Study links lower hospital antibiotic use with ASP components
An observational study of Canadian hospitals found that certain structural and strategic components of antimicrobial stewardship programs (ASPs) are associated with lower antibiotic use, a team of Canadian researchers reported yesterday in Infection Control and Hospital Epidemiology.
The study used a survey and data on antibiotic use to determine the relationship between ASP components and antibiotic use. The Ontario ASP Landscape Survey, developed by Public Health Ontario and sent to hospitals across the country, asked the clinicians most responsible for stewardship at their institution about eight structural and 32 strategic components of their ASP. Researchers used hospital purchasing data from 2014 to determine the crude and adjusted defined daily doses (DDD) of antibiotics per 1,000 patient-days across facilities. They then compared the rate ratios (RRs) of DDD per 1,000 patient-days for hospitals with and without each ASP component of interest.
Of 127 eligible hospitals, 73 (57%) participated in the study. A sevenfold difference in antibiotic use across hospitals was observed, ranging from 253 to 1,872 DDD per 1,000 patient-days. After adjustment for hospital and patient characteristics, the only structural component associated with lower risk-adjusted antibiotic use was the presence of designated ASP funding or resources (adjusted RR 0.87).
Of the strategic components on the survey, only prospective audit and feedback (adjusted RR, 0.80) and intravenous-to-oral conversion policies (adjusted RR, 0.79) were associated with lower risk-adjusted antibiotic use. No association between the overall number of ASP components and antibiotic use was found.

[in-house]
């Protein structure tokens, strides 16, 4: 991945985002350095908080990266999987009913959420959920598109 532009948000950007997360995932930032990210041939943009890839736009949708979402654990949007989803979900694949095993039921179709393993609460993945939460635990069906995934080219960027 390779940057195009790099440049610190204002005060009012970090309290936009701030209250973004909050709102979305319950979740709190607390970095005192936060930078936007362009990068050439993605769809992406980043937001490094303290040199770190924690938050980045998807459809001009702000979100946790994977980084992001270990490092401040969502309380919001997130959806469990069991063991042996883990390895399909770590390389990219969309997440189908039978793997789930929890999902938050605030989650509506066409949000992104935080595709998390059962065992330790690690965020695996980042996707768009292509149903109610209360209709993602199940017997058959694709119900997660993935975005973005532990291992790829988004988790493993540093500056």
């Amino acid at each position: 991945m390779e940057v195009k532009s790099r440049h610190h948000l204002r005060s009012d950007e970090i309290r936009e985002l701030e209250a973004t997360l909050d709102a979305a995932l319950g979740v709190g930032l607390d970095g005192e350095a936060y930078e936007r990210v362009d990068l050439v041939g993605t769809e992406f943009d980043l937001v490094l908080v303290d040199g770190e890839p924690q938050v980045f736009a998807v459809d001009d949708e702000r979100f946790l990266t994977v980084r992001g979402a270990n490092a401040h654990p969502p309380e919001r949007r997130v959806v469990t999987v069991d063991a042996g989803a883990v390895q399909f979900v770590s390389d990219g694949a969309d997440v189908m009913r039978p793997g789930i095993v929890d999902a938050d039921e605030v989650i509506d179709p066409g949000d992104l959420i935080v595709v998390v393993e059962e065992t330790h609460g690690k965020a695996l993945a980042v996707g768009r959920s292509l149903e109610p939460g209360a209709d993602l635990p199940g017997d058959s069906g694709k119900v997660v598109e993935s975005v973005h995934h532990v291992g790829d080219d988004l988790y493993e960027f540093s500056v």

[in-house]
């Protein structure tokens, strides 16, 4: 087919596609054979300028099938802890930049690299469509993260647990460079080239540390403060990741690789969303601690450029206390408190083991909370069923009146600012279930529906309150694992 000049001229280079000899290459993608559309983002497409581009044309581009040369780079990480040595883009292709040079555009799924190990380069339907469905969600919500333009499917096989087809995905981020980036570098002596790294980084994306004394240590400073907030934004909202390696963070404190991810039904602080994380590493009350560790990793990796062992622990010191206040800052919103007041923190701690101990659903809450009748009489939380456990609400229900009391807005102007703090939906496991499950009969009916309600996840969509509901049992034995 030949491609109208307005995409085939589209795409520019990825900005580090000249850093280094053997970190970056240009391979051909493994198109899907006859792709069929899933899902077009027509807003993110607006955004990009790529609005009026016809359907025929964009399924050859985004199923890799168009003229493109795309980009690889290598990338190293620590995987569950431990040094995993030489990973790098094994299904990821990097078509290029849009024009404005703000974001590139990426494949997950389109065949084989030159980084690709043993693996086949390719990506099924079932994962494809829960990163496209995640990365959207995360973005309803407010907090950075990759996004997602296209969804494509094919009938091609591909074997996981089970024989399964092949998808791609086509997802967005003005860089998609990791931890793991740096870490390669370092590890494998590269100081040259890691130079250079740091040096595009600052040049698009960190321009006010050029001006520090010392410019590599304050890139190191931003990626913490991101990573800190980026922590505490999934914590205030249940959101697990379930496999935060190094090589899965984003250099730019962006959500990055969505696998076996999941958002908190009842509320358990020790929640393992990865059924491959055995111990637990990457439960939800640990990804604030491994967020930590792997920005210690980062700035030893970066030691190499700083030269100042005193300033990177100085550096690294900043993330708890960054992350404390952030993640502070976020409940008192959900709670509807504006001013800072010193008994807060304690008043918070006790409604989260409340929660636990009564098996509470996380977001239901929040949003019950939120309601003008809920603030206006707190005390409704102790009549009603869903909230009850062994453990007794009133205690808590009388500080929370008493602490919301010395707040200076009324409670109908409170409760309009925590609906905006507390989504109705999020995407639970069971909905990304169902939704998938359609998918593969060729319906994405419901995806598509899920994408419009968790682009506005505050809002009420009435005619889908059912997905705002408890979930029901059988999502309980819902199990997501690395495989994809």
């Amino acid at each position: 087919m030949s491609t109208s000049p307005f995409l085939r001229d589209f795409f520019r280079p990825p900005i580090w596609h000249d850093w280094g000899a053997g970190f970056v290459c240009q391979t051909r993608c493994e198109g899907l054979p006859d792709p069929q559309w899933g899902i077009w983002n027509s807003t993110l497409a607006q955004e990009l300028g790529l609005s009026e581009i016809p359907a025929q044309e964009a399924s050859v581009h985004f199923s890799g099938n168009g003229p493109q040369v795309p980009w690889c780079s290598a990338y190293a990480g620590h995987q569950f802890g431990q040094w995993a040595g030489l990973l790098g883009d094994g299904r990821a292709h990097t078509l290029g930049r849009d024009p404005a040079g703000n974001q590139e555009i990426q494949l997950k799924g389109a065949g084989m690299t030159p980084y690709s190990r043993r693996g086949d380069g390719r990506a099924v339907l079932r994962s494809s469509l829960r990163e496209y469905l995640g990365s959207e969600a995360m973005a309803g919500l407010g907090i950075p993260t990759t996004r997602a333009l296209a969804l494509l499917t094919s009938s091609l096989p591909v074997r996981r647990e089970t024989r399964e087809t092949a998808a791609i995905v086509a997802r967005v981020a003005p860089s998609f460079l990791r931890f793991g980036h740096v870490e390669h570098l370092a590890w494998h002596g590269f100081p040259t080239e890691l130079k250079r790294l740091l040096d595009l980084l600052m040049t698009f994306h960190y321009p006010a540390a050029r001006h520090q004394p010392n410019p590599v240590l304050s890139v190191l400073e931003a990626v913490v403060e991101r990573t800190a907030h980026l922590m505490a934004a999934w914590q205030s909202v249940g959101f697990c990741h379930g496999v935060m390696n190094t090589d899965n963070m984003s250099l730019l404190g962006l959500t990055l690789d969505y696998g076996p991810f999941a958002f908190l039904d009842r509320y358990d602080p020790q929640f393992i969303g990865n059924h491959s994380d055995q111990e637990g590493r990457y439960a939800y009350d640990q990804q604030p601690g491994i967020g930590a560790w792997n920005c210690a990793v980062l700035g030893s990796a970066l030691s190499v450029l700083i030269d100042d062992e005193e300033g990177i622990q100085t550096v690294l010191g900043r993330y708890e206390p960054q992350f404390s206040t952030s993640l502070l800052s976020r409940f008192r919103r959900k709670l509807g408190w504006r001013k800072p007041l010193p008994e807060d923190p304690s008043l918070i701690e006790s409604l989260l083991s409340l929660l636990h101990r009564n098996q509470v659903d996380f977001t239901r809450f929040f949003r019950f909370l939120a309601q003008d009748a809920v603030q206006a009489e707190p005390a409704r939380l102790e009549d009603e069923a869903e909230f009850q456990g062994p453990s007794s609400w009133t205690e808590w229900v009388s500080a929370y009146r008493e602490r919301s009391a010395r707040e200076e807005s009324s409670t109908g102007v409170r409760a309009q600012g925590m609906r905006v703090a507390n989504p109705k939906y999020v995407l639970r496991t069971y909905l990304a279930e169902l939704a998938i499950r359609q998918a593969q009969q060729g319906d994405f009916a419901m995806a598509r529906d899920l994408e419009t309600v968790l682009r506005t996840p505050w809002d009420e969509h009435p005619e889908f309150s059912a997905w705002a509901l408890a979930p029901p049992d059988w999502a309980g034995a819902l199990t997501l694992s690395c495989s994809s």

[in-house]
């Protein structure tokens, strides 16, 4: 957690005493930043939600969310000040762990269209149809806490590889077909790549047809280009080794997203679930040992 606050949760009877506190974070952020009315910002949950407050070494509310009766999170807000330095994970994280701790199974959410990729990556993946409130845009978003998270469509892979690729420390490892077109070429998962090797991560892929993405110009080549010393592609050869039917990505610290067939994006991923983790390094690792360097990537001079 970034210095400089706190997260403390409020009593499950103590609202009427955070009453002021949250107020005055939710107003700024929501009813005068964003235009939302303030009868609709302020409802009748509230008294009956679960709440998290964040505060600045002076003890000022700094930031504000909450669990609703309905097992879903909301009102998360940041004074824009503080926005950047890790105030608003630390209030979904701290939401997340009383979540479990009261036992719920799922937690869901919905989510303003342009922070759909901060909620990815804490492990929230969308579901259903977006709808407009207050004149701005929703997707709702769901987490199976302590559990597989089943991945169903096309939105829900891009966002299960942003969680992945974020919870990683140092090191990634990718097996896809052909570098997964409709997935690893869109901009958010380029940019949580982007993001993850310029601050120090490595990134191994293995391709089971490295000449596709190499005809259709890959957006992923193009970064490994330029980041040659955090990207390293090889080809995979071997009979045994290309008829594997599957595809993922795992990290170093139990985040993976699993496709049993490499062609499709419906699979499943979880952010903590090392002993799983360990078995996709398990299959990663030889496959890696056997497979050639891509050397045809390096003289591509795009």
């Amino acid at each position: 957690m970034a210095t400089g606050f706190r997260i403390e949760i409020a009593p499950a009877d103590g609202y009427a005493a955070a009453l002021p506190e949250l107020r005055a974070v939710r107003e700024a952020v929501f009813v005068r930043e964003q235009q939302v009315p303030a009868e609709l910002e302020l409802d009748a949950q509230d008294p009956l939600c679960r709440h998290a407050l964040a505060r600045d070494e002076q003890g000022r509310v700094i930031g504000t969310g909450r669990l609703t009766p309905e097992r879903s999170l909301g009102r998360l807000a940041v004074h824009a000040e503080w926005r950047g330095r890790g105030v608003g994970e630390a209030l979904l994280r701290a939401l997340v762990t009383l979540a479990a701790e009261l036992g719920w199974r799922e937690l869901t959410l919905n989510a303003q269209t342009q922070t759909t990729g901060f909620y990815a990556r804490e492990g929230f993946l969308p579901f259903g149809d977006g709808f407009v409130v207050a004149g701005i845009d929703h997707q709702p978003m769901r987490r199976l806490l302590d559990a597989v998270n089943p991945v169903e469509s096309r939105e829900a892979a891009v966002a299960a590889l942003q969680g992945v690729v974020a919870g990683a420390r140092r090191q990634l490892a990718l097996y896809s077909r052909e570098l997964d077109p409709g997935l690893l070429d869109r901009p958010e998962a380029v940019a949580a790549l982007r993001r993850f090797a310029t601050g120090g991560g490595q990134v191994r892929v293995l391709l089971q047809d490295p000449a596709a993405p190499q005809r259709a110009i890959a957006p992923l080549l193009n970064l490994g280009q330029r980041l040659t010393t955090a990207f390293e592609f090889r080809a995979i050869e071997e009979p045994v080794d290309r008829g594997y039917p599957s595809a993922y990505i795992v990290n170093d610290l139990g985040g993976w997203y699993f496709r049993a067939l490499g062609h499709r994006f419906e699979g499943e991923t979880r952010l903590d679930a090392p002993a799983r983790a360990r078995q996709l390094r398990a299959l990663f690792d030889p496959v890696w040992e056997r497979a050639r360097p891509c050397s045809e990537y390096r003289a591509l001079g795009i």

The authors say the study offers important considerations for ASPs in hospital settings.
Jun 12 Infect Control Hosp Epidemiol study
'Stand-by' antibiotics encourage unwarranted use, study finds
Finnish researchers report that carriage of "stand-by" antibiotics for travelers' diarrhea (TD) encouraged less cautious use of antibiotics, according to a new study in Travel Medicine and Infectious Disease.
The researchers reviewed questionnaires and health diaries filled out by 316 Finnish volunteers who had traveled to subtropical locations and acquired TD on their trip. The questionnaires included 103 multiple-choice or open-ended questions, and the health diaries collected information on symptoms, severity of illness, duration of symptoms, and antibiotic use. Multivariable analysis was applied to identify factors associated with antibiotic use.
Of the 316 travelers, 53 (17%) were carrying stand-by antibiotics. Antibiotic use was more frequent in the stand-by antibiotic carriers (34%) than non-carriers (11%). While antibiotics were taken equally for severe and incapacitating TD, more stand-by antibiotic carriers resorted to medication for mild/moderate symptoms (38% vs. 4%) and non-incapacitating disease (29% vs. 5%). All travelers with stand-by antibiotics had been advised to use them only for TD symptoms they considered severe.